Online tours around Geyser Hill and adjacent groups are also to be found elsewhere on the web, not least on the official Yellowstone pages. Nevertheless, I decided to include it here in order to add some different viewpoints and to gain a little bit more completeness on this page.
Geyser Hill is the name of the elevated sinter terrace across Firehole River from Old Faithful Geyser. With over 50 geysers it's one of the most important hydrothermal spots in Yellowstone and also worldwide. Visitors are guided by a loop trail consisting of boardwalks. Coming from Old Faithful Geyser and walking counterclockwise, the first feature you come across on the righthand side of the trail is Dome Geyser. More precisely, only the huge sinter mound of Dome Geyser is visible from the boardwalk.
Active periods of Dome Geyser may span several days, interrupted by quiet phases of some days up to weeks. The duration of the play ranges between some minutes and half an hour or even more, and almost always the first burst is the largest, reaching up to 9 m (30 feet). Dormancies as long as many years are also known, though.
To spot the impressive bowl of Dome Geyser you have to climb the hill in the northeast to Observation Point.
Northwest of Dome Geyser both Peanut Pool and Butterfly Spring don't gain much attention due to their low visibility. Peanut Pool, closer to the boardwalk, is a rarely active and weak spouting geyser, which seems to depend on Butterfly Spring. The latter had eruptions up to 15 m (50 feet) high in May 2003, but reduced its play thereafter to a more or less continuous, low splashing. Like Dome Geyser, Butterfly's crater can only be seen from the Observation Point, while rim and runoff of Peanut Pool are also visible from the boardwalk.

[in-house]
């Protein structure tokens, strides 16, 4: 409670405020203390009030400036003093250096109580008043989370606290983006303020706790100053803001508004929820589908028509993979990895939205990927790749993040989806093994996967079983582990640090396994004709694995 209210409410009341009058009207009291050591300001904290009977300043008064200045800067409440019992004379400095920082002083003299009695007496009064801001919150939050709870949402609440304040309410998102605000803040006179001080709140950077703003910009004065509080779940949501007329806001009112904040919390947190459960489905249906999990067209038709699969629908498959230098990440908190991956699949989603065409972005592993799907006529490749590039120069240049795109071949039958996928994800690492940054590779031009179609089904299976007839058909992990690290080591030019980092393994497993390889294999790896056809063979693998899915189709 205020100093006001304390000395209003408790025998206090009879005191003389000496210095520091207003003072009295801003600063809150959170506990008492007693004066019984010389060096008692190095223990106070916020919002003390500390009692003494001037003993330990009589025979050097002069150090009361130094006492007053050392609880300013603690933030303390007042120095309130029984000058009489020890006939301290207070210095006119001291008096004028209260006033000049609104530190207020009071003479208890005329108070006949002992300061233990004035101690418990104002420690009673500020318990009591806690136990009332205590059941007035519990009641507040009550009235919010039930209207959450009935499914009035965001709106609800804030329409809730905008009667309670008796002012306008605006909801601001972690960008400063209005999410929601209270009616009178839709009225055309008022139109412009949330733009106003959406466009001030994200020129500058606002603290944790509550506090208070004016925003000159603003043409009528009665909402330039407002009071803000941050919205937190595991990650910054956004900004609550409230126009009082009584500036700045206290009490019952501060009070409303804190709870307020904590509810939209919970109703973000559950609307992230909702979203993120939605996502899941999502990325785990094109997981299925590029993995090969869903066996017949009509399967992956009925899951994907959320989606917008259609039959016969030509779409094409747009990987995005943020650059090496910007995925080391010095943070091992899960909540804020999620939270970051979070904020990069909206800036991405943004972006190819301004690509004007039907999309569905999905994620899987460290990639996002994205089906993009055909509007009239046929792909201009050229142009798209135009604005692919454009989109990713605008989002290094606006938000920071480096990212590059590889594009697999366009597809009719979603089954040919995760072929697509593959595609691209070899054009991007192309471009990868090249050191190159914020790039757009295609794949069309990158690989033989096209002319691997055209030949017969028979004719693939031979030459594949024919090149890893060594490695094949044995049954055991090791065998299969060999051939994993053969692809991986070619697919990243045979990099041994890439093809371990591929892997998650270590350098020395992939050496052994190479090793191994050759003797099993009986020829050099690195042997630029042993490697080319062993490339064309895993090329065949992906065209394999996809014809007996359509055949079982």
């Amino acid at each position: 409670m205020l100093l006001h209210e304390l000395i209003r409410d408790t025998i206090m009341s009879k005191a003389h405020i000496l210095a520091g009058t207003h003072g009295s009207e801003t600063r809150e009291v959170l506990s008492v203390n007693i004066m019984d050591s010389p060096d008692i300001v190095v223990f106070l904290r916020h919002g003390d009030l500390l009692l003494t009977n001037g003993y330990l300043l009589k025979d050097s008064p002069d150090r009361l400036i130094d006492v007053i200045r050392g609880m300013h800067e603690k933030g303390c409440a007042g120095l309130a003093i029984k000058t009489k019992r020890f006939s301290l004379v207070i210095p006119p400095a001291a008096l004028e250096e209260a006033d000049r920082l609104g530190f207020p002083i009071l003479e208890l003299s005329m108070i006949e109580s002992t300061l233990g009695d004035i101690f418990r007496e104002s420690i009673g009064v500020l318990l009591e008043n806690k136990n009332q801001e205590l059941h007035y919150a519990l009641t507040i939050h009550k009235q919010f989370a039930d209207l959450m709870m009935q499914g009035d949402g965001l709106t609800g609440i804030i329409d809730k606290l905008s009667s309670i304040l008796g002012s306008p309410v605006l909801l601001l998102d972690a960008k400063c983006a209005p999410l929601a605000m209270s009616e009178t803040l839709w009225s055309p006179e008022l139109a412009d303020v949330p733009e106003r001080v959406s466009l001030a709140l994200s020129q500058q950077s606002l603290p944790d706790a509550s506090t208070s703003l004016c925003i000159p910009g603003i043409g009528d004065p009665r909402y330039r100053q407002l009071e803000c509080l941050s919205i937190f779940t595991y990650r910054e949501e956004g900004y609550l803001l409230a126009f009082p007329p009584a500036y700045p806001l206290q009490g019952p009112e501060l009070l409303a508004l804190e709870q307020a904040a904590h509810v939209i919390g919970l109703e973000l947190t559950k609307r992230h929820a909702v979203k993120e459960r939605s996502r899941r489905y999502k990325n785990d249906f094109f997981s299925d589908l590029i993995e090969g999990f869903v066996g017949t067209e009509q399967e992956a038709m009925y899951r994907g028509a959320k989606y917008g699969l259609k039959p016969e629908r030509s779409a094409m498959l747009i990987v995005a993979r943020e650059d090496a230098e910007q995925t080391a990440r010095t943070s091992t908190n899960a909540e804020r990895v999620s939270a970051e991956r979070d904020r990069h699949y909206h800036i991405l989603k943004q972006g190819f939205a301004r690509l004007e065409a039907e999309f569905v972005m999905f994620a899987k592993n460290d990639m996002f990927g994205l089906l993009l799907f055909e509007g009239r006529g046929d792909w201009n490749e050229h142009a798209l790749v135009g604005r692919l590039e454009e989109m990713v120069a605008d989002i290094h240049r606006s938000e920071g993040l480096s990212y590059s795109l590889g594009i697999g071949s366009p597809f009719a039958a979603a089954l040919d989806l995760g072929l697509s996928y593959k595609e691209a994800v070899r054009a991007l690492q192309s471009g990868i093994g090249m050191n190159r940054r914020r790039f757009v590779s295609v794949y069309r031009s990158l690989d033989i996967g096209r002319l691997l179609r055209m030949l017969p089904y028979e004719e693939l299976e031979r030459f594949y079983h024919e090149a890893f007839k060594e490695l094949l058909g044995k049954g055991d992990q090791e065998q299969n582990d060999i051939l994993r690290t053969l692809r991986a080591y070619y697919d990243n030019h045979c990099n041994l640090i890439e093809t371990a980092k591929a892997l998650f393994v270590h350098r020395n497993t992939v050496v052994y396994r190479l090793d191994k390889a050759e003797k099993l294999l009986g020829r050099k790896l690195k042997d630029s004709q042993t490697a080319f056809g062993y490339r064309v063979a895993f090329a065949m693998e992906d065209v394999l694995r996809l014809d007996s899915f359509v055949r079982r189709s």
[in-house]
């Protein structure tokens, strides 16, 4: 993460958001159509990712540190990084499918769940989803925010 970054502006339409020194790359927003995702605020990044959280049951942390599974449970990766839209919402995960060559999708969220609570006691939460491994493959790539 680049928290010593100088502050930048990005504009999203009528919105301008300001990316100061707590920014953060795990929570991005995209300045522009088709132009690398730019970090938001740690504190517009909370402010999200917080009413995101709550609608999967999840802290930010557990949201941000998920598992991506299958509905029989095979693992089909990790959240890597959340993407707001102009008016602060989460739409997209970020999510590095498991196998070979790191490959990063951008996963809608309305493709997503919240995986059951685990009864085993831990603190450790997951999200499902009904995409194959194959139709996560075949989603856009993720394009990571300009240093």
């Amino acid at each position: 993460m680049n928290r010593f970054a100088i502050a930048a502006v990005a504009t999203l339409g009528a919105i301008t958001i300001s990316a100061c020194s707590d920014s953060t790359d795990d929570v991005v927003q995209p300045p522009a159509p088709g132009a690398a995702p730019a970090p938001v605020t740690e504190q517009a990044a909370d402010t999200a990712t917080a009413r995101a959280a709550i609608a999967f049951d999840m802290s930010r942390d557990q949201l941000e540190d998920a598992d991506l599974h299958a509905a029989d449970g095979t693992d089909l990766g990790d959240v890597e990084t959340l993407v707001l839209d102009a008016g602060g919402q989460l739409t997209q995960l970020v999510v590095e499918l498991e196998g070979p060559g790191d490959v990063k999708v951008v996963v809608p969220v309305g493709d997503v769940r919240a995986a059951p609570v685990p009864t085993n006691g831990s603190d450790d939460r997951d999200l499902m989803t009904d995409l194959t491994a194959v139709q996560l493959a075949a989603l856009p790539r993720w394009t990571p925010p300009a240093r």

Infant Geyser, across the boardwalk from Peanut Pool, once was an alkaline, crystal clear geyser, erupting a few feet high simultaneously with Giantess Geyser. In 1964 the water chemistry changed from alkaline to acidic, causing a muddy gray appearance and Infant no longer showed eruptions.
The tallest geyser on Geyser Hill and one of the largest worldwide with eruption heights up to 60 m (200 feet) is Giantess Geyser. It is erupting only a few times per year on average, though. Far more common is a periodical boiling near the crater rim, as to be seen on the photo.
The Observation Point also provides a look into Giantess Geyser's bowl.
Located close to Giantess, Vault Spring plays up to 6 m (20 feet) high during a Giantess eruption. Rarely also idependent activity has been recorded.
Vaults neighbor to the west is the solely boiling Teakettle Spring.
Past Teakettle the elevated position of the boardwalk allows a glimpse of Dragon Geyser at some distance. Eruptions of Dragon Geyser are extremely rare.
Nearly half way between Dragon Geyser and Giantess Geyser the small Model Geyser can be spotted. It erupts at intervals of 5 to 20 minutes up to 1 m (4 feet) high.
The next eye-catching feature along the trail is Sponge Geyser. Although its frequent eruptions do only reach some centimeters / inches, it is officially accepted as a geyser. Note the small water spurt on top of the left rim, it doesn't emerge from the pool but from a separate vent embedded in the rim.
In the field beyond Sponge Geyser a number of further small geysers can be observed. Most obvious are the craters of Slot Geyser and Plate Geyser.
Plate Geyser has been formed by the 1959 earthquake and is a quite irregular performer, playing up to 3 m (15 feet) high.
Like Plate also Slot Geyser is rarely seen playing, with heights of 1 m (3 feet). The vent is hidden in the crack (slot) on the left side of the small pool.
About 4 m (12 feet) to the east from Slot Geyser the vent of Boardwalk Geyser shows up, which was active from 1992 to 2006.